On August 2nd, the Trails and Grounds team took a team-building canoe trip down the lower portion of the Elk River. Our trip was a nine-mile float from the public access in Noel Missouri to Hwy 43 bridge at Cow Skin Access. This canoe trip was educational, exciting, and enlightening. Along with our Trails and Grounds team, we had additional participation from our gracious volunteers, a few Avant-Gardeners and a river guide. Our river guide, Joseph Meyer, was a personal friend of Dr. Neil Compton and is also the president of the local chapter of the Ozark Society.
The week before our float we had experienced a considerable amount of rain in the area. The river was full and running through the landscape like a marathon of fluid ripples racing to get to the next turn. This was also a trip to teach team members how to canoe if they had never been canoeing. With just a few moments of the fundamentals of paddling and steering the boat we were off.
As museum horticulturalist Cody George floated along the stream bank looking and calling out all the native plant life he saw. Dotted along the river the whole nine miles you could see swamp rose mallow, with shades of white and light pink living directly in the river along with Equisetum, also known as horsetail grass. Further up the bank we could spot the pink phlox, just like the kind we have on the South Plaza. Other plants common on the bankside were spicebush, buttonbush, and elderberry.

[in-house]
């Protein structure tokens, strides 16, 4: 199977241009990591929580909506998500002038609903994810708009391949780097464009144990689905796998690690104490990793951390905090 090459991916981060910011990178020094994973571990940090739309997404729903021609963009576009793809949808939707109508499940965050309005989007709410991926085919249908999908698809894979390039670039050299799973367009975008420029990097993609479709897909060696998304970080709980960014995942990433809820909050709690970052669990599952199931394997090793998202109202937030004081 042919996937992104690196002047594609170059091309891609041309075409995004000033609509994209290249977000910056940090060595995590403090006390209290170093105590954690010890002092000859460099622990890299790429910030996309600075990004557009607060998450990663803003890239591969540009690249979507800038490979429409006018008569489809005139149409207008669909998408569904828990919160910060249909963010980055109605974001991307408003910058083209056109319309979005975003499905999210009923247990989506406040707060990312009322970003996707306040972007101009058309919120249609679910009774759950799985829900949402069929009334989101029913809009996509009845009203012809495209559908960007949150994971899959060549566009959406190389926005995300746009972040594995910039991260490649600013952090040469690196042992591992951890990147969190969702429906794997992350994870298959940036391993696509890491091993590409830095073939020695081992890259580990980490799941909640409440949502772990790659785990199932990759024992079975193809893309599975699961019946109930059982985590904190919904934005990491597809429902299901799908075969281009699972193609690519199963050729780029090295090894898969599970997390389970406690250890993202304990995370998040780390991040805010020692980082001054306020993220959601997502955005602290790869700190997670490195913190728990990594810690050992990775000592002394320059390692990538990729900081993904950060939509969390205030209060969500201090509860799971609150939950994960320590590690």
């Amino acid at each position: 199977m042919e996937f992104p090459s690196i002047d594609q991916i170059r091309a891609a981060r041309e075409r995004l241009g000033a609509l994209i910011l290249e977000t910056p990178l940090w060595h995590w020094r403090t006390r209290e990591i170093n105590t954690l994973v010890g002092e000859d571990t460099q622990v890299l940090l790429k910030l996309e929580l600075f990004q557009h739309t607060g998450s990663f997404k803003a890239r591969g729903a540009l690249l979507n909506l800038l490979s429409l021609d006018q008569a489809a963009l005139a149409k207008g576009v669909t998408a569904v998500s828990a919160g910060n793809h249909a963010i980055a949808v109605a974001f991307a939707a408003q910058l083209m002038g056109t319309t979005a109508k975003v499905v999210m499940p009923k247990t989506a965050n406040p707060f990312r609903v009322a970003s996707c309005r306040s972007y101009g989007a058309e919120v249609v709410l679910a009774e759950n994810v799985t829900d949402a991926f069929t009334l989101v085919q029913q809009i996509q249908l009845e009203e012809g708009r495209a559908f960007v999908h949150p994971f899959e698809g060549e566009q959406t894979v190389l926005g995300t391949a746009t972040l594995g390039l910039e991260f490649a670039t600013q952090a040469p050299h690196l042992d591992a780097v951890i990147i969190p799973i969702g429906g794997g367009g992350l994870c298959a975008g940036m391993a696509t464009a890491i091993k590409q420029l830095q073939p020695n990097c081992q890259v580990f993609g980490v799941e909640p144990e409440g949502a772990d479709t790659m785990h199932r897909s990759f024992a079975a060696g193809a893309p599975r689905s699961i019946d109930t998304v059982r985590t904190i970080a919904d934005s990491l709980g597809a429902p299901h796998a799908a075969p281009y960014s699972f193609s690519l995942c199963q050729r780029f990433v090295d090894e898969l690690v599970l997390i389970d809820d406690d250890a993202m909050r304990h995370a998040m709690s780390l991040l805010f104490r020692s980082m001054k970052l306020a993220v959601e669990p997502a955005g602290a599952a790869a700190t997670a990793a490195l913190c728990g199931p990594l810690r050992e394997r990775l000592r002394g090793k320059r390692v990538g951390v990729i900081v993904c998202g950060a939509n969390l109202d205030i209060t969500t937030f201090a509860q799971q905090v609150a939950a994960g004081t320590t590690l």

In the sycamore trees that leaned into the river stood a large bird with a presence of authority, the great Bald Eagle. Sharing the river with the Bald Eagle were the Great Blue Heron and Great Green Heron. As the heron stood in the shallow waters plucking small fish from the green glass-like surface, out came a small American black duck. As our canoe trip progressed we all stopped on a large island of gravel for a sit-down lunch. Not long after we left the island, we saw another Bald Eagle flying over the tree tops scouting the area.
This canoe trip was an amazing way for all of us to enjoy the Ozarks, to take time to notice what we have around us, and teach our fellow team members what our purpose is here at Crystal Bridges: to highlight and preserve the natural heritage of the museum grounds, to celebrate and promote native plants, and encourage Museum visitors to get out and enjoy nature.
We encourage you to join our outdoor volunteer opportunities or Avant-Gardeners, so that we may pass on our message of native plant life.